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Shortcuts can help with healthier eating

By LAVINIA RODRIGUEZ

Special to the Times

Many people complain that they can't eat well because they don't have time to cook.

Most of us know that eating at fast-food establishments isn't a healthy habit. But did you know that eating well does not have to take much time? There are fast ways to get what the body needs while respecting weight-management goals.

Cooking vitamin- and mineral-rich foods from scratch every day will guarantee quality intake, but there are faster ways to get there.

• When you cook, always prepare extra food that can be frozen in individual containers. These meals can be easily heated in a microwave at work, when returning home too tired to cook, or in any other situation where time is limited.

• Buy boneless, skinless chicken breasts that come individually frozen. Microwave several at a time. Put the cooked chicken breasts in individual containers. Add frozen vegetables of your choice (still frozen) to the serving dish and freeze. Microwave the frozen meal for approximately five minutes, and you've got your own "TV dinner,'' at lower cost and better nutrition.

• Create nutritious meals that require no cooking. For example, you can take your plate and fill it with raw veggies such as carrots, celery, tomatoes or zucchini. Add some fresh fruit, whole-grain crackers or whole-grain bread, a couple of slices of cheese or a yogurt, some slices of high-quality lunch meat and you've included all the major food groups. You can even add some nuts. There's no cooking required, but you'll still get lots of vitamins and minerals.

• It's perfectly acceptable periodically to eat cereal as your lunch or dinner as long as it's a highly nutritious cereal. Add fresh fruit or nuts for even more nutrition.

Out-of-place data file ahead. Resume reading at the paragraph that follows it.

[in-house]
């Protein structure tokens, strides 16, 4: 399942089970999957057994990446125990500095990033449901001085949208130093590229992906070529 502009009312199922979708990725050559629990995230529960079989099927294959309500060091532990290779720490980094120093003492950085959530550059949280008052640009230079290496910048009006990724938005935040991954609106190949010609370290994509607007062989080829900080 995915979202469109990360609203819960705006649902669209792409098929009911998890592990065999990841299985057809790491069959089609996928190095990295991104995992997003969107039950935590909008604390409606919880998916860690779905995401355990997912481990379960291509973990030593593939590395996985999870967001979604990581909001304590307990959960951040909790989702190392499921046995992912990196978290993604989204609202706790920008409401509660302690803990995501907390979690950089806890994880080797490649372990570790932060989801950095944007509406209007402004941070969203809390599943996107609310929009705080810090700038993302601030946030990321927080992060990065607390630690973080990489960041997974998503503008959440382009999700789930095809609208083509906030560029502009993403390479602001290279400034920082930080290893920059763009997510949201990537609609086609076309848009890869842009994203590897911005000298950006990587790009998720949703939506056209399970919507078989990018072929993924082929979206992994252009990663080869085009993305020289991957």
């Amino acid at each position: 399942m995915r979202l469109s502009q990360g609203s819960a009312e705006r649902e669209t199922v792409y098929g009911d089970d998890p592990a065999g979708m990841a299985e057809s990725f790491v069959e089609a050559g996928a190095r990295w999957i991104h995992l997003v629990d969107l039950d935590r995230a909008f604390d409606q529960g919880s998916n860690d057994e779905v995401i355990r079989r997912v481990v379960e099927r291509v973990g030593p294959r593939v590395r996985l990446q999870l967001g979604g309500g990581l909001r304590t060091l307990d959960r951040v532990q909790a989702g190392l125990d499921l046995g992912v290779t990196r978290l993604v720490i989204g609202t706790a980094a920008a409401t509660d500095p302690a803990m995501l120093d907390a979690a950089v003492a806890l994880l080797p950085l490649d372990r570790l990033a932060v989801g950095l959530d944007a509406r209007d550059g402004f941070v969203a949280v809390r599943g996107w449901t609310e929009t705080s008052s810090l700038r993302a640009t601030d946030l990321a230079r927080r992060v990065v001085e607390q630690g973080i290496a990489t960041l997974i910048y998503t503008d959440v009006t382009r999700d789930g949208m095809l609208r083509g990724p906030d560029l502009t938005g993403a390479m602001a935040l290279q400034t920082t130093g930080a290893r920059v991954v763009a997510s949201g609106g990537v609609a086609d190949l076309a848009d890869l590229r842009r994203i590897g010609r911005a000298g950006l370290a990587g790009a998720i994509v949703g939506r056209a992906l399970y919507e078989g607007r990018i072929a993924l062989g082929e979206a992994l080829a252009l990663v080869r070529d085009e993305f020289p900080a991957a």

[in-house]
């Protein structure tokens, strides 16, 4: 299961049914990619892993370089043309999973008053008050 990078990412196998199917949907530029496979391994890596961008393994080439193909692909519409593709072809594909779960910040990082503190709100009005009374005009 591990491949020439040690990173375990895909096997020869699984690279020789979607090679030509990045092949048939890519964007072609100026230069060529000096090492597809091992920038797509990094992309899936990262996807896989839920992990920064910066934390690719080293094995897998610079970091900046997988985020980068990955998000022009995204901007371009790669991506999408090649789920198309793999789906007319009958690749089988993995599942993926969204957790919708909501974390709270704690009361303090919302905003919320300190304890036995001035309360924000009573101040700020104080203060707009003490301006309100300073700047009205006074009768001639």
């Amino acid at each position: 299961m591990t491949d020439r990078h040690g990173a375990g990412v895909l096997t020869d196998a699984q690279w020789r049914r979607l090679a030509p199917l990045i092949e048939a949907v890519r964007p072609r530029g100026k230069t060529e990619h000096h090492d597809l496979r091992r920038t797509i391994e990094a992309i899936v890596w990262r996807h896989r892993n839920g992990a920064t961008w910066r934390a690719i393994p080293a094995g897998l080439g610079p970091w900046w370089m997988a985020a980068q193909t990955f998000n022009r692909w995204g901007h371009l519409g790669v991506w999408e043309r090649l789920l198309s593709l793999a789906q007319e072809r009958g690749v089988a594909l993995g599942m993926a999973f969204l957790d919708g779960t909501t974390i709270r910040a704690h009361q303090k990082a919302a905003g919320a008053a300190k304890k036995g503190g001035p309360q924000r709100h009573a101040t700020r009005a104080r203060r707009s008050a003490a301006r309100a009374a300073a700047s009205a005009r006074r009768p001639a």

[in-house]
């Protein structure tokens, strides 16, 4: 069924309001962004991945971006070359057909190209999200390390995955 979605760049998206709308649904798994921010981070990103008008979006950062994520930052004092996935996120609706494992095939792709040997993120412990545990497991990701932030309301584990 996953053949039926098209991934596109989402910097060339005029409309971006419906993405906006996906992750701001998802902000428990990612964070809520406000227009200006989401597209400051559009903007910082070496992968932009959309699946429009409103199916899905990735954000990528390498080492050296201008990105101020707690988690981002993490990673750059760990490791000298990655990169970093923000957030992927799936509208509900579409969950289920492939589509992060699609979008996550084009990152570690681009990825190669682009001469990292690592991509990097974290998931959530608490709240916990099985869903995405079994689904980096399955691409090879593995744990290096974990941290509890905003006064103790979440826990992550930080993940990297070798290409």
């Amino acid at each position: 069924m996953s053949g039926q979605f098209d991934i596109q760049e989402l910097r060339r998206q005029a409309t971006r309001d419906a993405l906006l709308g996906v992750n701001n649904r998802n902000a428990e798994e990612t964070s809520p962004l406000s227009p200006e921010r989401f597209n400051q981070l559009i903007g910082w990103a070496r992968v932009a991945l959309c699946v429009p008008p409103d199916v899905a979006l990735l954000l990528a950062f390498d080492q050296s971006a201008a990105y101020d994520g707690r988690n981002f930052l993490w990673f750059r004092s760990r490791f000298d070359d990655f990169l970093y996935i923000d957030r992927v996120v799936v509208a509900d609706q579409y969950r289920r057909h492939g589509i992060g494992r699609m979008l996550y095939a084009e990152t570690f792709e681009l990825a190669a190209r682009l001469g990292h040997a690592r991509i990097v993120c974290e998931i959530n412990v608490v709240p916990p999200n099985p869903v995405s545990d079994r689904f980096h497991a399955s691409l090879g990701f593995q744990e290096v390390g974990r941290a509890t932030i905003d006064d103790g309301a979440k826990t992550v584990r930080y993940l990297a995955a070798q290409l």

• Make a "perpetual salad." In a large bowl, mix bagged, prewashed lettuce and spinach (prepared greens are more expensive initially, but if you tend to let heads of lettuce go bad in the fridge, they're a bargain for you). Add whatever you have in the house that would make an interesting salad, such as seeds, peppers, pasta, onions, fruit, raisins, beans, nuts, eggs and squash. It becomes a perpetual salad when you keep adding more nutritious foods as you consume it. When adding fresh ingredients, just make sure that the newest additions are on the bottom so that the salad stays fresh.

• When you must grab a fast meal at a restaurant, don't rely on the same old places. Sure, you can get salads at burger joints, but you might feel deprived if you have to forgo an old favorite. Try restaurants like Panera, Boston Market and Sweet Tomatoes for fast, nutrition-packed meals.

If you put your mind to it, you can come up with your own ideas for eating well with little cooking. It's just a matter of wanting to find solutions.

It's easy to think in a negative, self-defeating way, but negativity destroys creativity and prevents problem-solving. When a person says, "I can't," the brain will go no further in trying to find a way around any obstacles.

So, instead of thinking, "I can't eat well because I have no time," think, "How can I eat better despite my busy schedule?" Don't seek perfection. Instead, look for improvement.

In real life, it's better to think, "Practice makes better," rather than, "Practice makes perfect."

Lavinia Rodriguez, Ph.D., is a Tampa clinical psychologist who specializes in weight management. She can be reached at (813) 240-9557 or drrod@ fatmatters.com. Her book, "Mind Over Fat Matters: Conquering Psychological Barriers to Weight Management," is available at FatMatters.com.

Shortcuts can help with healthier eating 11/05/10 [Last modified: Friday, November 5, 2010 5:31am]

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